By Maila Baje
It’s not hard to see why an intense sense of public despondency overshadows the 10-year anniversary of the Comprehensive Peace Accord (CPA) signed between the interim government led by Prime Minister Girija Prasad Koirala and the erstwhile Maoist rebels.
In all fairness, the CPA did succeed in ending the decade-long Maoist rebellion and restoring peace in the country. Yet the signatories had committed themselves to broader socio-economic transformation for the durability of nationhood.
The delayed promulgation of a new constitution has done little towards achieving those commitments. Nepal may have officially become a secular republic, but issues of the restoration of Hindu statehood and the monarchy have never really exited the realm of possibility. That’s because, for all the momentousness of People’s Movement II, Nepalis had not asked for doing away with the country’s monarchical and Hindu character.
When republicanism and secularism became realities, they did so without a smidgen of resistance on either count. Perhaps it is on account of those discrepancies that the dethroned king can keep asking with ever-greater credibility what the new leadership has really done for the country.
The Maoists, having at best attained ‘strategic parity’ with the state, entered the new political landscape with all the airs and egotisms of victors. Integration of a minuscule number of Maoist combatants into the national army was not what many of those lads and lasses on the frontlines had contemplated as victory. The voluntary retirement of the other ‘people’s warriors’ was, well, anything but voluntary in any sense of the term.
It was clear from the outset that the signatories spoke in platitudes for good reason. ‘New Nepal’ was a nebulous concept that contained enough nimbleness to take on its own life. It was impolitic to sound a discordant note – no matter how warranted – in the giddiness of the moment.
Restoration of sustainable peace, forward-looking state restructuring, effective transitional justice mechanisms and socio-economic transformation were high-minded objectives that sounded noble – but were little beyond that.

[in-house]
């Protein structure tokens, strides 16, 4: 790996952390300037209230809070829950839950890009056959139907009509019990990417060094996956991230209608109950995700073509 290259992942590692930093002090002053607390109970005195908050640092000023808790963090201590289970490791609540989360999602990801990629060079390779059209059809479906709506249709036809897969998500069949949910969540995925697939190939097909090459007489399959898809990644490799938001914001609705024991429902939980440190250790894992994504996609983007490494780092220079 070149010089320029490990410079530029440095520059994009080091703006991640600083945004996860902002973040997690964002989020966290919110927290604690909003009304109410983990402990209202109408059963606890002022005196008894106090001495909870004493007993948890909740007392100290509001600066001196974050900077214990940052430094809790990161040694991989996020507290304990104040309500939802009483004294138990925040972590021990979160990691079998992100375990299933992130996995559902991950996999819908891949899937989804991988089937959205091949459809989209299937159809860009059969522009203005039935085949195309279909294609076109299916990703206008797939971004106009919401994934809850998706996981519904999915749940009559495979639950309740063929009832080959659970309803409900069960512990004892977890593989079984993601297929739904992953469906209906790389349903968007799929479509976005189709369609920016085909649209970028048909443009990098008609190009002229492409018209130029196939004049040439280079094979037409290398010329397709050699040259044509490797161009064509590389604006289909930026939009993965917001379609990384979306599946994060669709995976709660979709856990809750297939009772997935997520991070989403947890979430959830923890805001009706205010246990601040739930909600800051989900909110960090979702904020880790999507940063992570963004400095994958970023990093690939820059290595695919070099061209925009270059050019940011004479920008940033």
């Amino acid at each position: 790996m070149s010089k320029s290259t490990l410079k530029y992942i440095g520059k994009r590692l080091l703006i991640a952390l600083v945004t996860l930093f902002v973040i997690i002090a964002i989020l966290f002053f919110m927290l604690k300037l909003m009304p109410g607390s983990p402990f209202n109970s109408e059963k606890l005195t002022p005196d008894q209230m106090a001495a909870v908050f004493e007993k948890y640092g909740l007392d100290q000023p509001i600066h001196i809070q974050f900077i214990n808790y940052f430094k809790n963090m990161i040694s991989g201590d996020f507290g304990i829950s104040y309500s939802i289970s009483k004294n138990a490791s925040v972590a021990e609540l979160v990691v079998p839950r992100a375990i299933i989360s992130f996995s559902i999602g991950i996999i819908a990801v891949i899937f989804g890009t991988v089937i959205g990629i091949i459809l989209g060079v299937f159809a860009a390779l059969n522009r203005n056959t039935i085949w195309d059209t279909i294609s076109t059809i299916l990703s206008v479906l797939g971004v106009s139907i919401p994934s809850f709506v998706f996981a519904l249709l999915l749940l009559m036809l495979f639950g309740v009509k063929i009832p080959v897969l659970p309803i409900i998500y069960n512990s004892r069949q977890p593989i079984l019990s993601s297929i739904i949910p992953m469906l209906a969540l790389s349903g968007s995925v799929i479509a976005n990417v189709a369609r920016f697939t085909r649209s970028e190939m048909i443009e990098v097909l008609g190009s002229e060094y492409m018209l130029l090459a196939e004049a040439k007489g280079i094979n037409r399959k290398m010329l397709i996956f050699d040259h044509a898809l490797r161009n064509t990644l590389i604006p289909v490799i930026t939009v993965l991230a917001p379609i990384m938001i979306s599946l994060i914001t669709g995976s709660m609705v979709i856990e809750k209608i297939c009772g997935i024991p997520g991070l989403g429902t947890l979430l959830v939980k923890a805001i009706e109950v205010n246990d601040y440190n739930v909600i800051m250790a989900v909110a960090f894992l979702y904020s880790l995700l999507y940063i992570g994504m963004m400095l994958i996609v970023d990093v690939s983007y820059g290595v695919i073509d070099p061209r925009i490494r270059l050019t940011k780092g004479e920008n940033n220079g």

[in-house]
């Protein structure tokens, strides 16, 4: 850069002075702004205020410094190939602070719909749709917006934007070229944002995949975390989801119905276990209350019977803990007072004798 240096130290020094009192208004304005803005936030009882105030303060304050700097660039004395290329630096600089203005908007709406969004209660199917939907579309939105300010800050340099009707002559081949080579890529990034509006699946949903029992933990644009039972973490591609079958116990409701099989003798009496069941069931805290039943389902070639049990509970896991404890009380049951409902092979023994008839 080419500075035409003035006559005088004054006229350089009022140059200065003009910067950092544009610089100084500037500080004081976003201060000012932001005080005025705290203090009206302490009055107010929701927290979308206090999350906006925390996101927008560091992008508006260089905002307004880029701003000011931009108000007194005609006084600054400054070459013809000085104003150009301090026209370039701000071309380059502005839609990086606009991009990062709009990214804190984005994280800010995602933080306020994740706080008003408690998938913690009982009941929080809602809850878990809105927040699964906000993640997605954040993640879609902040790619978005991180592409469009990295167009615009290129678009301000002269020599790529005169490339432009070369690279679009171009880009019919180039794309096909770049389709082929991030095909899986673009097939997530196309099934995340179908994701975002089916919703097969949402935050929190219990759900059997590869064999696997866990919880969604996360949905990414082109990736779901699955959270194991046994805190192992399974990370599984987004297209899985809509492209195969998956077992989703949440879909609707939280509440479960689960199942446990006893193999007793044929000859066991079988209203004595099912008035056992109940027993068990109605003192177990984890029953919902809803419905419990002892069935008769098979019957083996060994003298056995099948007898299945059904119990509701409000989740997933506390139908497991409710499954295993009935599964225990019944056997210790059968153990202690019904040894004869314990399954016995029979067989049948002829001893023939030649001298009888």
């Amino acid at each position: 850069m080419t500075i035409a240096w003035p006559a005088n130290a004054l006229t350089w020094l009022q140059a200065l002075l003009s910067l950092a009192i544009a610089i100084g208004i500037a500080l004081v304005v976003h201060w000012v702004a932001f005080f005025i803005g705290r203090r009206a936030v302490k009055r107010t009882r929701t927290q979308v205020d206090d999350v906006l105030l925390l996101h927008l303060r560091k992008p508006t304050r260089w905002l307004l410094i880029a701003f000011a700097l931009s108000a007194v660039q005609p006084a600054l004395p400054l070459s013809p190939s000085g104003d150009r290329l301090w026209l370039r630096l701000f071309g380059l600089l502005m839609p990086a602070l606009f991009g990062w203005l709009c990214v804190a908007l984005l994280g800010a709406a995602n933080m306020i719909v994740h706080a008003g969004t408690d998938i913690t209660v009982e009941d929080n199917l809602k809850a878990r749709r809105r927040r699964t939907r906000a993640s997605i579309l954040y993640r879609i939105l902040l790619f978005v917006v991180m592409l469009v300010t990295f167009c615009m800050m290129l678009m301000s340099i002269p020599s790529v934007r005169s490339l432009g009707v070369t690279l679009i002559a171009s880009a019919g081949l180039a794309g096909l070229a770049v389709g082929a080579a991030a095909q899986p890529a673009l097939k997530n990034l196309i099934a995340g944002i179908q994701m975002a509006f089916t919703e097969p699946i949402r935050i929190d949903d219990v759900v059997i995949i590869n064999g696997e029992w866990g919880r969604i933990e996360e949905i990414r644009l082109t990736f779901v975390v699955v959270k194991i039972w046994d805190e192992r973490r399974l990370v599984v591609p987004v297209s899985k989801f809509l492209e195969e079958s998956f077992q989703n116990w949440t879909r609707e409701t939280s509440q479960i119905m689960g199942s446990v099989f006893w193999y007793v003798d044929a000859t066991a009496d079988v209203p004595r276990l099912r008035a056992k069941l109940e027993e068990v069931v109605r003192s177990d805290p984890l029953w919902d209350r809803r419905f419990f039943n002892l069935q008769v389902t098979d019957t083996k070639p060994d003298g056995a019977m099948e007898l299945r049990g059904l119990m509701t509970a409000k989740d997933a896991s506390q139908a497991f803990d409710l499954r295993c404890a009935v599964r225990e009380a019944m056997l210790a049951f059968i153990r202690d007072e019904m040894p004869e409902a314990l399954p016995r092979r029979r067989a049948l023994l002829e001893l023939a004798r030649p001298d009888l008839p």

For far too long, leaders focused on the urgency of promulgating a new constitution. The first constituent assembly having failed in that task, the political establishment sought a technocratic artifice to prop up the legitimacy of the process. So when a constitution ample in form but absent in substance finally emerged, the collective refrain was the most predictable one: patience will eventually pay off.
The challenges inherent in institutionalizing federalism, republicanism, secularism and inclusiveness were no doubt compounded by the timorous tentativeness. Addressing them as a way of rooting out future conflict retained relevance but regressed in feasibility.
Over time, victimhood became become a competitive undertaking, often with generous external subsidy and strategizing. New grievances are being created with such orderliness today that the old ones based on class, caste, region and gender seem tolerable.
When every group clings on so tenaciously to its own relative truths, reconciliation must be little more than a convenience attuned to the larger national inclination. Lamenting how Nepal lacks a statesman to steer the ship of state is political malpractice, especially when the people see a plethora of potentates having replaced an overarching palace.
There may be little comprehensiveness, peace or agreement around us. Yet, strangely enough, our ship continues stay afloat. And that is no mean achievement.
Decade of desultory dominion
By Maila Baje